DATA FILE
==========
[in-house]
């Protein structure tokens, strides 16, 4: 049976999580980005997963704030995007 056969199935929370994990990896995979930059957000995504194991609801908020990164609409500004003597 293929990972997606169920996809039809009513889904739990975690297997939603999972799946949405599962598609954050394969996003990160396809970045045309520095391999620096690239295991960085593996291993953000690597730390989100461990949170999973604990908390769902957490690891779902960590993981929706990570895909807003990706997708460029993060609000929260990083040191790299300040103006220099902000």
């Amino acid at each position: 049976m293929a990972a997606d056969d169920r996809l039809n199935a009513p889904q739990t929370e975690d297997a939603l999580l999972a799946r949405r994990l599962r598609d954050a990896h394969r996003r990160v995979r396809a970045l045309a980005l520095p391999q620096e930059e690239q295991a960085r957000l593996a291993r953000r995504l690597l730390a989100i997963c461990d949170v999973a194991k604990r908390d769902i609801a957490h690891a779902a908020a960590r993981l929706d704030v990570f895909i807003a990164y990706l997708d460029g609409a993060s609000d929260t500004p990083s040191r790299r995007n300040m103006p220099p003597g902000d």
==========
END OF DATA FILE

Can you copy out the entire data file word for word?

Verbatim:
[in-house]
């Protein structure tokens, strides 16, 4: 049976999580980005997963704030995007 056969199935929370994990990896995979930059957000995504194991609801908020990164609409500004003597 293929990972997606169920996809039809009513889904739990975690297997939603999972799946949405599962598609954050394969996003990160396809970045045309520095391999620096690239295991960085593996291993953000690597730390989100461990949170999973604990908390769902957490690891779902960590993981929706990570895909807003990706997708460029993060609000929260990083040191790299300040103006220099902000």
């Amino acid at each position: 049976m293929a990972a997606d056969d169920r996809l039809n199935a009513p889904q739990t929370e975690d297997a939603l999580l999972a799946r949405r994990l599962r598609d954050a990896h394969r996003r990160v995979r396809a970045l045309a980005l520095p391999q620096e930059e690239q295991a960085r957000l593996a291993r953000r995504l690597l730390a989100i997963c461990d949170v999973a194991k604990r908390d769902i609801a957490h690891a779902a908020a960590r993981l929706d704030v990570f895909i807003a990164y990706l997708d460029g609409a993060s609000d929260t500004p990083s040191r790299r995007n300040m103006p220099p003597g902000d």